Computer Identity Theft

Computer Identity Theft Is a Very Serious Problem

Computers are fun and useful, but they also can make identity theft easier. Your personal PC is most likely not as secure as you may think. As a result, you may be open and vulnerable to computer identity theft. When you encounter computer identity theft, it may be intrusive enough that you will want to get rid of your computer and go back to pen and paper!

How am I at Risk?

Every time you buy stuff online, do your banking/pay bills over the Internet, check in with your office by e-mail, or just surf the Web for fun, you open many gateways to the personal information on your computer. You may also be in for costly computer repairs and lost data, due to damaging computer viruses that can invade your computer through e-mail connections.

Computer identity theft violates your personal information! For example, identity thieves can gather your credit card information, social security number, bank information, and much more.

What Can I Do to Minimize My Risk?

Fortunately, there are steps you can take to protect your computer, your information and your peace of mind from computer criminals.

Here are some tips to help you from the security experts at the Federal Trade Commission (FTC):

  • Make sure your passwords have both letters and numbers, and are at least eight characters long. Avoid common words: some hackers use programs that can try every word in the dictionary. Don't use your personal information, your login name or adjacent keys on the keyboard as passwords-and don't share your passwords online or over the phone. Password manager software tools can help, as long as they encrypt your passwords.
  • Protect yourself from viruses by installing anti-virus software and updating it regularly. The best software recognizes old and new viruses and update automatically.
  • Prevent unauthorized access to your computer through firewall software or hardware, especially if you are a high-speed user. A properly configured firewall makes it tougher for hackers to locate your computer.
  • Firewalls are also designed to prevent hackers from getting into your programs and files. Some recently released operating system software and some hardware devices come with a built-in firewall. Some firewalls block outgoing information as well as incoming files. That stops hackers from planting programs - called spyware - that cause your computer to send out your personal information without your approval.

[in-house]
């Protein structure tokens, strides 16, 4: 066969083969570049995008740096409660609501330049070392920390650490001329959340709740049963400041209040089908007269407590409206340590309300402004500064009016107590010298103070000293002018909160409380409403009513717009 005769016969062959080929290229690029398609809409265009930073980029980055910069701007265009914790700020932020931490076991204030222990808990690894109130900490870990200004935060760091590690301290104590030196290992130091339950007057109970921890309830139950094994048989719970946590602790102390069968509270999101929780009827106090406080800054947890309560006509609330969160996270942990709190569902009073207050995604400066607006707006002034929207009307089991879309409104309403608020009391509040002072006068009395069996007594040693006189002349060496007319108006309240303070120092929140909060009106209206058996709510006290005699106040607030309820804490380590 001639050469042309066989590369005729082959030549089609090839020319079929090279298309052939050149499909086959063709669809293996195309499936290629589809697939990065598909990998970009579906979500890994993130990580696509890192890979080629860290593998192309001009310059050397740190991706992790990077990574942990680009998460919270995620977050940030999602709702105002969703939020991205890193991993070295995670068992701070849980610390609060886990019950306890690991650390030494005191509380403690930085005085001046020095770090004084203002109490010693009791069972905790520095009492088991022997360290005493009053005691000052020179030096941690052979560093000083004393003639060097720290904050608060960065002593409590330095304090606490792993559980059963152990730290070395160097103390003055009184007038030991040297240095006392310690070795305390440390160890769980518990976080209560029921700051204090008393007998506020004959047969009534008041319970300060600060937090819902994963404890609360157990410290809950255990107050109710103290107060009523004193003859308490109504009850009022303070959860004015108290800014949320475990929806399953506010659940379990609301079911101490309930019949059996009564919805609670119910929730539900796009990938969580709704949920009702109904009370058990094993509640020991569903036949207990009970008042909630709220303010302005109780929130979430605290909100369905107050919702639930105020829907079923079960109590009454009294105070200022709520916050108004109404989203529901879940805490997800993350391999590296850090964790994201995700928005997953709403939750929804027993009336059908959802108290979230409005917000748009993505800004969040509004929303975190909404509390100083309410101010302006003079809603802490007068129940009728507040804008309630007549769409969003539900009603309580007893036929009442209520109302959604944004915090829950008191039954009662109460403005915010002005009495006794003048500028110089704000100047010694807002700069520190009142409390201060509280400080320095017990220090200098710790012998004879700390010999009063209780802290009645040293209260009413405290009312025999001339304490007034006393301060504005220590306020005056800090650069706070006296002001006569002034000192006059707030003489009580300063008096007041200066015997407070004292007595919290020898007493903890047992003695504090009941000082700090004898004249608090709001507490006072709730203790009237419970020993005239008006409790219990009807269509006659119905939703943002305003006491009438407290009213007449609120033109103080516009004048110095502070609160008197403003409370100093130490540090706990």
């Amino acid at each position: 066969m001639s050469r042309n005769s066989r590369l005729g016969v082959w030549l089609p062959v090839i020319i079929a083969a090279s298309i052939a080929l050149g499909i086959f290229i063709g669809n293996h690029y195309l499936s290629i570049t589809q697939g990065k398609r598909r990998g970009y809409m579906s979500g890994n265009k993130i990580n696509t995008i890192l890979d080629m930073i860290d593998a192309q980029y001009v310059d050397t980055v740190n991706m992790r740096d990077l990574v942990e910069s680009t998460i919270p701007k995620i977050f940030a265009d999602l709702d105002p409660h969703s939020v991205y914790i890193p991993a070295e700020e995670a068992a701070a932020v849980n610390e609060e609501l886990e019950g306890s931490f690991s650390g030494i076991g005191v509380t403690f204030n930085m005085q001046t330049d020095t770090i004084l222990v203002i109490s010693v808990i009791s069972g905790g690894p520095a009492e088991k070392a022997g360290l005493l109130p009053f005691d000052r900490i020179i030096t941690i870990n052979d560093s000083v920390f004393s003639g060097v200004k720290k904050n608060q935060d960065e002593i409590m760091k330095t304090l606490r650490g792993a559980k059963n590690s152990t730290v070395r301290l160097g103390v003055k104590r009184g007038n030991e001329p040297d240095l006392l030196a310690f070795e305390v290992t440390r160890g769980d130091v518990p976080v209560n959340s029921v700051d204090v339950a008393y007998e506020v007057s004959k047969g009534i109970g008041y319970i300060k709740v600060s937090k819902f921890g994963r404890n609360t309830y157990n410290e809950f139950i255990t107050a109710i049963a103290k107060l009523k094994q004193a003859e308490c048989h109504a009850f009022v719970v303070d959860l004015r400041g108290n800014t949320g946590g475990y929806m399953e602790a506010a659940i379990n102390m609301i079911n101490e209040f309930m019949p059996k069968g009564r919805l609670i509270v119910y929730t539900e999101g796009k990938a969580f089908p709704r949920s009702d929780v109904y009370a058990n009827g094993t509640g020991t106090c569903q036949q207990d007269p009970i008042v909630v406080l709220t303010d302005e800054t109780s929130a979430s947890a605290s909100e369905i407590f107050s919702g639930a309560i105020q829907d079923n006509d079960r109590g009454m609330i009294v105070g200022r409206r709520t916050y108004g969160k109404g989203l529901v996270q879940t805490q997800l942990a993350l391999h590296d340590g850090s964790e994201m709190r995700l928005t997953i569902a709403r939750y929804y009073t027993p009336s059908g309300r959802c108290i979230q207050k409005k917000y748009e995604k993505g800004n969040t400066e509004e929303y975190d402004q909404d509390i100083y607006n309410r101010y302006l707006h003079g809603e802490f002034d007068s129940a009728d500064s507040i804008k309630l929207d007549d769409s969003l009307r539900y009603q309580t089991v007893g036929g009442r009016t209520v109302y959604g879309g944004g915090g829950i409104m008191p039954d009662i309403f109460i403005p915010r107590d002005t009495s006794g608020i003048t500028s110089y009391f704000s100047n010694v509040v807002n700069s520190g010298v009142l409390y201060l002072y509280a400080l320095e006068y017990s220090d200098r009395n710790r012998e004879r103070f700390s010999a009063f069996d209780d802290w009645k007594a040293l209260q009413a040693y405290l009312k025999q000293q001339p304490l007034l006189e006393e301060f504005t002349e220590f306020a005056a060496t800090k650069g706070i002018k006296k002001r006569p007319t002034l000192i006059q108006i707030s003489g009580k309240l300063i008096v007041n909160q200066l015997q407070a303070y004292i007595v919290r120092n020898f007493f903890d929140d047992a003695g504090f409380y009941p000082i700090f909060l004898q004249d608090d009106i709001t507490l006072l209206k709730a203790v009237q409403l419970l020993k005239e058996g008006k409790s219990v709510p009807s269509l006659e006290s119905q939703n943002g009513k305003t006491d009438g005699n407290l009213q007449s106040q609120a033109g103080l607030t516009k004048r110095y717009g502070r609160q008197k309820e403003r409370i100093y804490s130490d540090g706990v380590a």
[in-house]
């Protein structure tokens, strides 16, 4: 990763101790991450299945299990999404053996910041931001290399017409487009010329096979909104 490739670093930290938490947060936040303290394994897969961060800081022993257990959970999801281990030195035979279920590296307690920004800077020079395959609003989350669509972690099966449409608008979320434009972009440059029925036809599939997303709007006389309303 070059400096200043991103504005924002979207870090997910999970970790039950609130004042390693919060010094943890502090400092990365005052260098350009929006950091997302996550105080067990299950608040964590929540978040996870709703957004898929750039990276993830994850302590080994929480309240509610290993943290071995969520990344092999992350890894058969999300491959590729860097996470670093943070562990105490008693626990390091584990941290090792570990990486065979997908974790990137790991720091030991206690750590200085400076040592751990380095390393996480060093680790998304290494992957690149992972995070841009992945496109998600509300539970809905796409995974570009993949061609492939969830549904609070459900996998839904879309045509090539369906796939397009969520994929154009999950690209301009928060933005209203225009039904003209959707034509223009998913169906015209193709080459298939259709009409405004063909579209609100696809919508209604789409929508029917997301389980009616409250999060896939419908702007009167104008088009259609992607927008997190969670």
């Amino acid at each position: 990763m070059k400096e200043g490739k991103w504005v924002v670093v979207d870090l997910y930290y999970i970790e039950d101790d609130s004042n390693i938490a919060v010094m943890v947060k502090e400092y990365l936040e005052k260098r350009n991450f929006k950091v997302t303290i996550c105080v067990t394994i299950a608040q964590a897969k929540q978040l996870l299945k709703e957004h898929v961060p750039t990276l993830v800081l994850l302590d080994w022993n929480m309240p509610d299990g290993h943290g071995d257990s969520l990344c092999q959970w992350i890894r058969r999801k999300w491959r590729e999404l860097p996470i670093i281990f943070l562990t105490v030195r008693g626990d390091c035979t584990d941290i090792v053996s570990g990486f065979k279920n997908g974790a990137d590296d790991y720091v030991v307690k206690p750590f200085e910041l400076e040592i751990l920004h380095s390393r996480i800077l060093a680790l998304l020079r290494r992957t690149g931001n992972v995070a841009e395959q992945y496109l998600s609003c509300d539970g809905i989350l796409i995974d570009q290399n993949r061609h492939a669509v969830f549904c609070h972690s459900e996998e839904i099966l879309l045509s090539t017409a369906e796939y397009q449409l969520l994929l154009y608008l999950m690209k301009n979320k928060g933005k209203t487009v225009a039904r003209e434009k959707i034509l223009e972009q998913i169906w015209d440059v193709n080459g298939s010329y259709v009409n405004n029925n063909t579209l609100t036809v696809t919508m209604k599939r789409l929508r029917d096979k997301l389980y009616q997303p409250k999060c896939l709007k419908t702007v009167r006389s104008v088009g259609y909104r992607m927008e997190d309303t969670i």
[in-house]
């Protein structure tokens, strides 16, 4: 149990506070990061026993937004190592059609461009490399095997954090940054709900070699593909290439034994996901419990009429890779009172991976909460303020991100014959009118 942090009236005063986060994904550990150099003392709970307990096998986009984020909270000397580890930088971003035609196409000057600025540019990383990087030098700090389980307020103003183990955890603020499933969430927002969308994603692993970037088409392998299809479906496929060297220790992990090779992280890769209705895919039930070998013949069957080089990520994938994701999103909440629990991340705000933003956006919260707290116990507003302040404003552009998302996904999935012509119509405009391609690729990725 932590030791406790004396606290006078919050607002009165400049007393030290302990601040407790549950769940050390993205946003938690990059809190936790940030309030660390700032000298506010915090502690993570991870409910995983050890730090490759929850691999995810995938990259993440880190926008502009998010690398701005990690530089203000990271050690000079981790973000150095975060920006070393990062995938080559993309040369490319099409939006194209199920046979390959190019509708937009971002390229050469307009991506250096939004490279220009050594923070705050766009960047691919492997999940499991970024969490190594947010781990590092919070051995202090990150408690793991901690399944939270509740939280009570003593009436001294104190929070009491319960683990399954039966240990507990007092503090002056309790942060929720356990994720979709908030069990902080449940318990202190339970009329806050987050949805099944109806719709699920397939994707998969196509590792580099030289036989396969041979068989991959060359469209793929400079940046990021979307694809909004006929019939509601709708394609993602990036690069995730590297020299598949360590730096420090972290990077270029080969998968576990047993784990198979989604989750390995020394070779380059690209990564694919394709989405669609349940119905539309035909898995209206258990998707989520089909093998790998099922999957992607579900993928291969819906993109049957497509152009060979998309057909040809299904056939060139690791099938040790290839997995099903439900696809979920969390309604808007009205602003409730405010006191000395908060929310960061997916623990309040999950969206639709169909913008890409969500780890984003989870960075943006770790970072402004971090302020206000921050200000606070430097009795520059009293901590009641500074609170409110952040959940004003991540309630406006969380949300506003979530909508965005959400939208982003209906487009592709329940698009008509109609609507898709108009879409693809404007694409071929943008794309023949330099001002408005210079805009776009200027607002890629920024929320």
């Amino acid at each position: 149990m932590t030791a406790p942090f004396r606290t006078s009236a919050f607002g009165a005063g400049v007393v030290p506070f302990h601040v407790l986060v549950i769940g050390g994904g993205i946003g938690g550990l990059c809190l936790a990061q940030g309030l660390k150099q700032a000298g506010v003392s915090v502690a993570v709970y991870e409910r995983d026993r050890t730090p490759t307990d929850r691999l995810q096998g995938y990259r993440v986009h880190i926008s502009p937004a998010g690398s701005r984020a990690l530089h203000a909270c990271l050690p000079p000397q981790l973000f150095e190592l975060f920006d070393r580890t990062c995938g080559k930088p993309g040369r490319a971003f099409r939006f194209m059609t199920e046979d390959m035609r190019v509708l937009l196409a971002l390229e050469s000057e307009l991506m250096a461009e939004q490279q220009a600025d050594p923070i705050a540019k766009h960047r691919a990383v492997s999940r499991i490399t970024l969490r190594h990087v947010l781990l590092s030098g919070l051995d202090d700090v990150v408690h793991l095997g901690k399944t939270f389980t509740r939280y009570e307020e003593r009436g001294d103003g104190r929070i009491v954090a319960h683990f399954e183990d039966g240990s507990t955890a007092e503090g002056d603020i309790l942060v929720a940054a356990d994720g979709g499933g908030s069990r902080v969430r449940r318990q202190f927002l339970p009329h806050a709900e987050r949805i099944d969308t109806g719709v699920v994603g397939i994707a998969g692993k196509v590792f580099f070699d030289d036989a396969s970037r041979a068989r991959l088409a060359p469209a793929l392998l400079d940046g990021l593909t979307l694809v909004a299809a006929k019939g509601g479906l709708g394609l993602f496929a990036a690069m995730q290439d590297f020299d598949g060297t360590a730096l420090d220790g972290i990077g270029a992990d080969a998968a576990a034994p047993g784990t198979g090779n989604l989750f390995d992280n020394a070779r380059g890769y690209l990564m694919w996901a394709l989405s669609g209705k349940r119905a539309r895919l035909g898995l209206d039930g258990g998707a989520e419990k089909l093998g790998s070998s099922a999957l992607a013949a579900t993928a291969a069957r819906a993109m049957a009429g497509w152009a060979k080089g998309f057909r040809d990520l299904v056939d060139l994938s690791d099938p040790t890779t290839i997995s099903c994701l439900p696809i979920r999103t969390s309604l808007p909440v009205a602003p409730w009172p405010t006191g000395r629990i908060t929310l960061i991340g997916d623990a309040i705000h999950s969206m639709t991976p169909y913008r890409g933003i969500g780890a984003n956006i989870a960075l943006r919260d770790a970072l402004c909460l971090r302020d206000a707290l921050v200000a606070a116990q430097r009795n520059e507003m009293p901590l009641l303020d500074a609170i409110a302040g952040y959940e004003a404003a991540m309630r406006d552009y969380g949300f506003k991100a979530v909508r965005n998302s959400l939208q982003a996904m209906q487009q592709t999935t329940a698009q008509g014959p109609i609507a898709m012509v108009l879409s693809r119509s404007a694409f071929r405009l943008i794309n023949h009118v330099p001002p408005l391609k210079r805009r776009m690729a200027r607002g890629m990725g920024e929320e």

• Don't open a file attached to an e-mail unless you are expecting it or know what it contains. If you send an attachment, type a message explaining what it is. Never forward any e-mail warning about a new virus. It may be a hoax and could be used to spread a virus.
  • When something bad happens - you think you've been hacked or infected by a virus - e-mail a report of the incident to your Internet provider and the hacker's Internet provider, if you can tell what it is, as well as your software vendor.

What are the Consequences of Computer Identity Theft?

Here is what the FTC had to say:

Once identity thieves have your personal information, they may:

  • Go on spending sprees using your credit and debit card account numbers to buy "big-ticket" items like computers that they can easily sell.
  • Open a new credit card account, using your name, date of birth and SSN. When they don't pay the bills, the delinquent account is reported on your credit report.
  • Change the mailing address on your credit card account. The imposter then runs up charges on the account. Because the bills are being sent to the new address, it may take some time before you realize there's a problem.
  • Take out auto loans in your name.
  • Establish phone or wireless service in your name.
  • Counterfeit checks or debit cards, and drain your bank account.
  • Open a bank account in your name and write bad checks on that account.
  • File for bankruptcy under your name to avoid paying debts they've incurred, or to avoid eviction.
  • Give your name to the police during an arrest. If they are released and don't show up for their court date, an arrest warrant could be issued in your name.

Computer Identity Theft: A Summary

Be cautious of what is on your computer and be more involved so you do not become a computer identity theft victim. The more you know about computer identity theft the safer you can become. Protect yourself from computer identity theft by using security software tools to increase the security on your computer.